On Wednesday evening at the Empire Theatre, the Welsh National Opera performed an exhilarating new production of Madam Butterfly. Australian director Lindy Hume replaced the company’s famous opera that premiered in 1978 and ran for more then 40 years, with an interpretation that is bold, contemporary and for the 21st century. As well as being relevant and taking risks, it is an emotional and beautiful production.

Puccini’s opera has always been shocking and although written in 1907 is relevant in today’s society, with a tale of sexual exploitation, abuse of power and the clash of cultures.

The opera starts with the ‘marriage broker’ Goro, reassuring American naval officer Pinkerton that his 999 year lease on a house and marriage contract have convenient exit clauses. He intends to leave his bride once he finds a proper American wife. His compatriot, the American consul, Sharpless warns him that the bride is taking the marriage seriously and Pinkerton should proceed with caution. The bride to be Cio-Cio-San (Butterfly) who is only 15 years old, has secretly converted to Christianity, adapting to Pinkerton’s American way of life and beliefs, in order to please him. On finding this out, her uninvited uncle, a Bonze comes to the house, curses her and orders all the guests to leave, which they do while renouncing her. Only her servant Suzuki remains loyal. Three years later and Butterfly, her young son and Suzuki is living in poverty and arguing about whether Pinkerton will ever return. Goro tries to arrange another marriage to Prince Yamadori. Even when Sharpless tries to convince Butterfly, that Pinkerton does not wish to see her again, she refuses to listen. She discovers that Pinkerton now has an American wife and they intend to adopt the child. Butterfly is left feeling heartbroken and commits suicide. Pinkerton discovers the blood soaked body.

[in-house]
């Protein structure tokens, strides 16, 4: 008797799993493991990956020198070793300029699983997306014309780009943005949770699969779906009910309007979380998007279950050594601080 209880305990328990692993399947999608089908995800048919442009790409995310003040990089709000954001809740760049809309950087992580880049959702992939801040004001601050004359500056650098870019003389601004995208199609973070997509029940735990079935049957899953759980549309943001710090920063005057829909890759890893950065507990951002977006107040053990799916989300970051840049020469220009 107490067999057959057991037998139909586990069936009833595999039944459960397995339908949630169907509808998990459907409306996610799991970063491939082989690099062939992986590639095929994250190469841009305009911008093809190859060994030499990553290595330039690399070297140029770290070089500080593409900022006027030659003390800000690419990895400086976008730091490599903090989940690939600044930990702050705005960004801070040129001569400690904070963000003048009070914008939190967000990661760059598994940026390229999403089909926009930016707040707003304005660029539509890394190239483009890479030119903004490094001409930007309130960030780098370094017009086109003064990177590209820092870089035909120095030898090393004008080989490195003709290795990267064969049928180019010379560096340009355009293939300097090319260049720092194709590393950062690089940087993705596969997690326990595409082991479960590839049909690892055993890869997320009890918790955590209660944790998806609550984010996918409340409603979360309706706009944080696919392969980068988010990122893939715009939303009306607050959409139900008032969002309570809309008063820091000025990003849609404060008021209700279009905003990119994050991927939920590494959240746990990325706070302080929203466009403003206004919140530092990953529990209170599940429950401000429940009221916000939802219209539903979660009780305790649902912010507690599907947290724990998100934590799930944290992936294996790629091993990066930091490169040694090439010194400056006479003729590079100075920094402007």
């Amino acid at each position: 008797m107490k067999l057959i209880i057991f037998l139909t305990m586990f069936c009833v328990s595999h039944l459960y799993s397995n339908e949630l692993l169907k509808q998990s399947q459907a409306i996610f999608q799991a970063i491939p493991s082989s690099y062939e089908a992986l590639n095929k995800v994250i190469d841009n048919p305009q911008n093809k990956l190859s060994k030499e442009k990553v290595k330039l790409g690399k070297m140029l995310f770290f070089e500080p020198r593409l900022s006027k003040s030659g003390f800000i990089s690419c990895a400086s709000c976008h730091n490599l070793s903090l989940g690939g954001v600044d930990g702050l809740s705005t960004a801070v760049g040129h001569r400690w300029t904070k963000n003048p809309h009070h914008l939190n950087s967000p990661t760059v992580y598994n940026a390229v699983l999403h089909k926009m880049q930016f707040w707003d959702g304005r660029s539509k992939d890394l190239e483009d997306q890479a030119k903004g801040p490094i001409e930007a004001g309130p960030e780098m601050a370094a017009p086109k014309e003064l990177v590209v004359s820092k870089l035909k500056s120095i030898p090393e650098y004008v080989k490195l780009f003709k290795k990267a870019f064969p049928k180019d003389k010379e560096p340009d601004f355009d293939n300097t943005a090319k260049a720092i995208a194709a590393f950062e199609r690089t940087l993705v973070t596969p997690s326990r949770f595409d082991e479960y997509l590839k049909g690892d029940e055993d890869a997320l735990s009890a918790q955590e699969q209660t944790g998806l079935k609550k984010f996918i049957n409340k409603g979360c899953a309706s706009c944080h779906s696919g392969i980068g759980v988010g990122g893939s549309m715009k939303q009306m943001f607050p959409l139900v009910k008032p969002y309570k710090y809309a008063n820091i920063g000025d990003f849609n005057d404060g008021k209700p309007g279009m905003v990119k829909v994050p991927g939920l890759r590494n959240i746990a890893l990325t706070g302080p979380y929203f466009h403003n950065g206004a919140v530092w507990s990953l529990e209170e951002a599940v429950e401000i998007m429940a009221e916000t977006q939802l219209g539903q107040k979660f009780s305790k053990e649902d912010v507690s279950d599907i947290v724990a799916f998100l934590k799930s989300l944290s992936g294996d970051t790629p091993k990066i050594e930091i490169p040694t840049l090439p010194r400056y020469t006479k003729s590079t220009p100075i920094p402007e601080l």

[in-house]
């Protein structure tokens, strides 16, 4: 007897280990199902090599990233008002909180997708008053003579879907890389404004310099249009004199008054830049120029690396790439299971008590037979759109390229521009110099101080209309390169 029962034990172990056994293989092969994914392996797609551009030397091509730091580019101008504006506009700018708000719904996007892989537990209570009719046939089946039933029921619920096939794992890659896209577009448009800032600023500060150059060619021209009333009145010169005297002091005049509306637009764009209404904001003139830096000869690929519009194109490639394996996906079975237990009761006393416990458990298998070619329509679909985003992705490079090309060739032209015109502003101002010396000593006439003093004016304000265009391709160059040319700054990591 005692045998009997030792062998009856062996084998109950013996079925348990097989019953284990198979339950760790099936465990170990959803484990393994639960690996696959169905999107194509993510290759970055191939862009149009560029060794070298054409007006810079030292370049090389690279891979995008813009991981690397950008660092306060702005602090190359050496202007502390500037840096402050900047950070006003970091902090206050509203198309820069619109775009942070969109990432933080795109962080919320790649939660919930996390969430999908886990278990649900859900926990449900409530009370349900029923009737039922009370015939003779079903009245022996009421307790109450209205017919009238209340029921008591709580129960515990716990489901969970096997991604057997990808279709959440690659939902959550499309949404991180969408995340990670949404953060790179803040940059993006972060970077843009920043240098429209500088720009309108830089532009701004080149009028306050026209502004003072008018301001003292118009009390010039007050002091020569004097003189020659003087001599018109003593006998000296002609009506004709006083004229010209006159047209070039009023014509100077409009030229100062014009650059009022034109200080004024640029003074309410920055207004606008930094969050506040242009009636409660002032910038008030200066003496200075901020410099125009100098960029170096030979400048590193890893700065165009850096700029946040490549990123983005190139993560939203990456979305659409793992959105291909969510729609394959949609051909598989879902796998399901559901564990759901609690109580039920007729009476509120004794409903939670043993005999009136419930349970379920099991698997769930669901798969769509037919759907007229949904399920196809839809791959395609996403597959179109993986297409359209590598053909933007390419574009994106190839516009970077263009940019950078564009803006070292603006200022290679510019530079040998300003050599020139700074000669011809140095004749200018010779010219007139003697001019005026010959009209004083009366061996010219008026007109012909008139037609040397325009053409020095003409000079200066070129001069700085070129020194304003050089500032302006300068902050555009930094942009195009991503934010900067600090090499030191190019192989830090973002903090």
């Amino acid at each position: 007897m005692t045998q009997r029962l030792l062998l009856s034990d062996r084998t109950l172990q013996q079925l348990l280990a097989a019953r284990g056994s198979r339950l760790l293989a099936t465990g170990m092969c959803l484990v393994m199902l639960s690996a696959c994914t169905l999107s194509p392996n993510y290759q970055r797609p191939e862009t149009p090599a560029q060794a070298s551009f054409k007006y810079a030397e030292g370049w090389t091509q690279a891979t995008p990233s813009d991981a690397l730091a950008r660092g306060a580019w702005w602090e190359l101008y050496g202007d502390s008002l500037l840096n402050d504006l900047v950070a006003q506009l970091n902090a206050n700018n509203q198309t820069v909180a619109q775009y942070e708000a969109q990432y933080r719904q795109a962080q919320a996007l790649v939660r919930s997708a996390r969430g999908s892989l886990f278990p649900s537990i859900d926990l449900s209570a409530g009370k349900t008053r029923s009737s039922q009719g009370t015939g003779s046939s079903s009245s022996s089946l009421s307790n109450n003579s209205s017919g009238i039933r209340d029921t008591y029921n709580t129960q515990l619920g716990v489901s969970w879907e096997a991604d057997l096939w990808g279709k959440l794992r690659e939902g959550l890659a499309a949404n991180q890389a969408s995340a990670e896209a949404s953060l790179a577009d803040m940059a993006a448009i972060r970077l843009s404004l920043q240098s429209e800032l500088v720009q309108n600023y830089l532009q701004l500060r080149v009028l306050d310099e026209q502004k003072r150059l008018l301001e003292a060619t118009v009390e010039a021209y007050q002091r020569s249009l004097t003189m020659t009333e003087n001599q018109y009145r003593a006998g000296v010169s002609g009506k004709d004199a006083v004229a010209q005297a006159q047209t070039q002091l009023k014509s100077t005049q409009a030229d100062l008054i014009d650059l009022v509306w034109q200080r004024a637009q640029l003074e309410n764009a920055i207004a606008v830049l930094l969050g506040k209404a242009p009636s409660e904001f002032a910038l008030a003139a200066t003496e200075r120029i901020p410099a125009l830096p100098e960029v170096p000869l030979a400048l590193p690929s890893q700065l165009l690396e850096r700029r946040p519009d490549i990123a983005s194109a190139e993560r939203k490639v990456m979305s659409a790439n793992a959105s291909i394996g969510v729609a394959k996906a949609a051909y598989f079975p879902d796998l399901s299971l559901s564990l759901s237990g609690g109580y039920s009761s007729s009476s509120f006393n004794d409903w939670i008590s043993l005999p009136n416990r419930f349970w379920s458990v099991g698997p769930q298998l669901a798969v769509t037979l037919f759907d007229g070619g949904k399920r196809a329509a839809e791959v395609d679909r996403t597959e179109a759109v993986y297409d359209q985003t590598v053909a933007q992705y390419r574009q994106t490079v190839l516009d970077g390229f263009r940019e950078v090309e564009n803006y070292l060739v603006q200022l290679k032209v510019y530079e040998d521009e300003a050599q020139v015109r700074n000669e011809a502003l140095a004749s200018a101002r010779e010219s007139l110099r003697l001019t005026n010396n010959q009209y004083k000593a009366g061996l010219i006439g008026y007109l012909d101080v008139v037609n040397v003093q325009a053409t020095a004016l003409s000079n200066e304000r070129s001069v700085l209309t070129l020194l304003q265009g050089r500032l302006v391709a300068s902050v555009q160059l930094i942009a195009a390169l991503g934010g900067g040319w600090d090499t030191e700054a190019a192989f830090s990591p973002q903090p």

This production is sung in Italian with English subtitles, which made following the opera, uncomplicated and easy. Puccini’s score is well known and was very well accomplished by the orchestra and gloriously conducted by James Southall.

The two performances that protruded the evening for me and gave ample emotion was Alexia Voulgaridou, who played the lead character of Butterfly and gave a compelling soprano performance and Gareth Brynmor John, who played the Consul Sharpless in his supporting role, giving a marvellous baritone execution performance.

The most moving scenes were the child painting flowers on the wall and Butterfly sitting on her bed waiting, absolutely heartbreaking.

I lived for art, I lived for love – Giocoma Puccini